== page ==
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Yoga and hypertension

One of my students asked me recently about what yoga can do for people with high blood pressure (or hypertension). I’ll attempt to answer this question here, drawing on some reference books as well as articles published on the Yoga International website.

What exactly is blood pressure? It’s a way of measuring the force that the heart generates to circulate blood around the body. The figure that we hear when a doctor measures our blood pressure (e.g. 130 over 85) refers to the systolic pressure and the diastolic pressure in that order. Systolic pressure is the pressure generated when the heart pushes blood out (essentially how well the heart is doing), and diastolic pressure is the pressure when the heart rests between beats (essentially how well the system is doing).

According to the NHS, ideal systolic pressure is somewhere between 90 and 120, and diastolic pressure is between 60 and 80. High blood pressure is anything over 140 on the top or 90 on the bottom, and anything under 90 on the top and 60 on the bottom is considered low. However, blood pressure varies considerably with age, so a 20-year old with a reading of 120/80 is in less good shape than a 60-year old with the same reading.

Many people with hypertension show no external symptoms and may not even be aware of the condition. As high blood pressure is linked with heart disease, kidney failure and strokes, periodic checks of blood pressure are advised in anyone over the age of 35 (and if you are aware you have had high blood pressure in the past, the charity Blood Pressure UK recommends having it checked at least annually).

The exact causes of high blood pressure or hypertension are not known, but it is more likely to affect people who smoke, drink excessively, fail to take enough exercise or lead very stressful lives. Having said that, there is a definite link between the stress response and our blood pressure: when we experience stress, our blood pressure rises, so one way of lowering this pressure is through learning to lower our feeling of stress.

Our breath is a fundamental tool for learning to reduce our experience of stress. Deep, slow, even breaths bring the body back into its natural balance and help us to calm down, as everyone who has ever helped calm someone else down knows. This is one of the key ways in which yoga can help – during a yoga class we focus on using the full diaphragm to breathe, and over time this trains us to breathe like this outside class too.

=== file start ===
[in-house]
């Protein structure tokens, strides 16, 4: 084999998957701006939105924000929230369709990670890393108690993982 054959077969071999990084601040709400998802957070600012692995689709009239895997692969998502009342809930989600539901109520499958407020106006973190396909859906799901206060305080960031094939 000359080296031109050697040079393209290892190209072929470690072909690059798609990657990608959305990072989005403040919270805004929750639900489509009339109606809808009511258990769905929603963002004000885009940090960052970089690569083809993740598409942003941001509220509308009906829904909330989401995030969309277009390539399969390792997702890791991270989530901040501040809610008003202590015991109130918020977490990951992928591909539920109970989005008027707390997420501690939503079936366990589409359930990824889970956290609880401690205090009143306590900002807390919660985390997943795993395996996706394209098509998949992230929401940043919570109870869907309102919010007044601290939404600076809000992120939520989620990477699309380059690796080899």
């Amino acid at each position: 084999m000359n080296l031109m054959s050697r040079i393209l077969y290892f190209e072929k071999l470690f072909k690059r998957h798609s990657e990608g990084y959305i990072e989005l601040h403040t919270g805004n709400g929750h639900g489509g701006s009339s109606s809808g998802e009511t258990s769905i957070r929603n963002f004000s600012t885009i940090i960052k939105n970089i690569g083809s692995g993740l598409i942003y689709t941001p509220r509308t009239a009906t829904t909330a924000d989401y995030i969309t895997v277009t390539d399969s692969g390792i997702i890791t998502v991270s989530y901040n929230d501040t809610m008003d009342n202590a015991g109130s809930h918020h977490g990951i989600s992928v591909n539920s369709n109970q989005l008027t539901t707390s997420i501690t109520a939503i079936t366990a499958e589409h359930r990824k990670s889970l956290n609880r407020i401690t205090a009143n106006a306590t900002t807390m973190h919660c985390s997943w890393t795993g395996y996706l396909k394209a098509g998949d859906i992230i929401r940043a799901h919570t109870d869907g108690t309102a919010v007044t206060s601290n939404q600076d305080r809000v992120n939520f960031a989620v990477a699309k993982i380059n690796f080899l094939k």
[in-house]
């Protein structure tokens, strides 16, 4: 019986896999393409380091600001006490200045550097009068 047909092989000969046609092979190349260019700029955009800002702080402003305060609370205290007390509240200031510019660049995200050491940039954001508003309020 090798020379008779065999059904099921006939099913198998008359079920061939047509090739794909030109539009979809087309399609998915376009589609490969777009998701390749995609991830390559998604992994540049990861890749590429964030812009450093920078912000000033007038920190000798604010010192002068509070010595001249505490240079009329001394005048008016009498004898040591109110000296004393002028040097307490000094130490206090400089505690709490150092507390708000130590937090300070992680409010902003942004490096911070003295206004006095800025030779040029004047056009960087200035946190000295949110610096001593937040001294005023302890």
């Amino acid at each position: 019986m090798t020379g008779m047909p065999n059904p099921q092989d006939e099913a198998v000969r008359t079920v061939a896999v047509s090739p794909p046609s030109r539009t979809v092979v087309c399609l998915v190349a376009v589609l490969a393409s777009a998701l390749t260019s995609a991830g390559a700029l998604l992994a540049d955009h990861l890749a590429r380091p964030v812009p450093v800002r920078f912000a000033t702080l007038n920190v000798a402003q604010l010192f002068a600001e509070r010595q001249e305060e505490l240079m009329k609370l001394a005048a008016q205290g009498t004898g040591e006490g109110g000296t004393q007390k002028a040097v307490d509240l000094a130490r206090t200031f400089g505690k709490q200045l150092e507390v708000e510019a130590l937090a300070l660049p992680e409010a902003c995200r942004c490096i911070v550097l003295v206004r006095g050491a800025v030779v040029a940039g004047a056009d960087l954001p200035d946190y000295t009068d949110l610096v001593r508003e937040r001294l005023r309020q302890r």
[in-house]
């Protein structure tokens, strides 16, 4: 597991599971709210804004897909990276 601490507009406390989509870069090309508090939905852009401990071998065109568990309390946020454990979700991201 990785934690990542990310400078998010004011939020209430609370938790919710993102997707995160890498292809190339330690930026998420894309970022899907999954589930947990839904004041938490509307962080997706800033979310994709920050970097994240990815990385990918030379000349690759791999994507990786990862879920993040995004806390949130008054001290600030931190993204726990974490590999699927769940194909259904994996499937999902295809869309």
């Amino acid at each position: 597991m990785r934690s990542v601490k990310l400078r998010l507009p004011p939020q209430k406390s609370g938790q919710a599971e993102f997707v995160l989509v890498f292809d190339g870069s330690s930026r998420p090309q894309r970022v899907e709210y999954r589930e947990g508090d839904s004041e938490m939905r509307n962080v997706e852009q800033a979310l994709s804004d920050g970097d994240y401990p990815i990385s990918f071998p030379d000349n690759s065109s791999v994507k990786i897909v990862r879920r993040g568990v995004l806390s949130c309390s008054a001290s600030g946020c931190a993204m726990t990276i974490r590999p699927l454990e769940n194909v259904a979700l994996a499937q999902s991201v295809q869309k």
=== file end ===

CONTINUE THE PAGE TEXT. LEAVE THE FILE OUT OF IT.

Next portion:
Yoga does not just work with the breath. It also influences the brain, through positive thinking and thought control, and the muscles, through relaxation. The guided relaxation at the end of a yoga class has been shown to reduce hypertension significantly, and to ‘reset’ what the body holds to be normal blood pressure at a lower level.

Another benefit that yoga practice offers is exerted on the baroreceptors, which are sensors that detect and control pressure in the cardiovascular system. These are exercised and toned through the practice of yogic inversions (for example the shoulderstand) and are therefore more likely to be kept in working order for longer as we age.

A final consideration is the possibly surprising fact that our blood pressure rises when we speak. Through the practice of yoga, we get used to withdrawing the senses inwards, like a tortoise withdrawing its limbs in towards its shell. For those of us who talk a lot and suffer from high blood pressure, this aspect of yoga is therefore potentially very beneficial too.

Personally, I have noticed that when I am practicing yoga regularly, my heartbeat is much quicker to return to normal after a period of exertion. I love the inverted postures, and perhaps what I really mean by that is that my cardiovascular system loves them, as they provide ample opportunity for this system to relax and recalibrate.

Someone taught me that as we have two ears and one mouth we should listen at least twice as much as we speak, and it is interesting to learn that there may be sound scientific reasons for this advice too!

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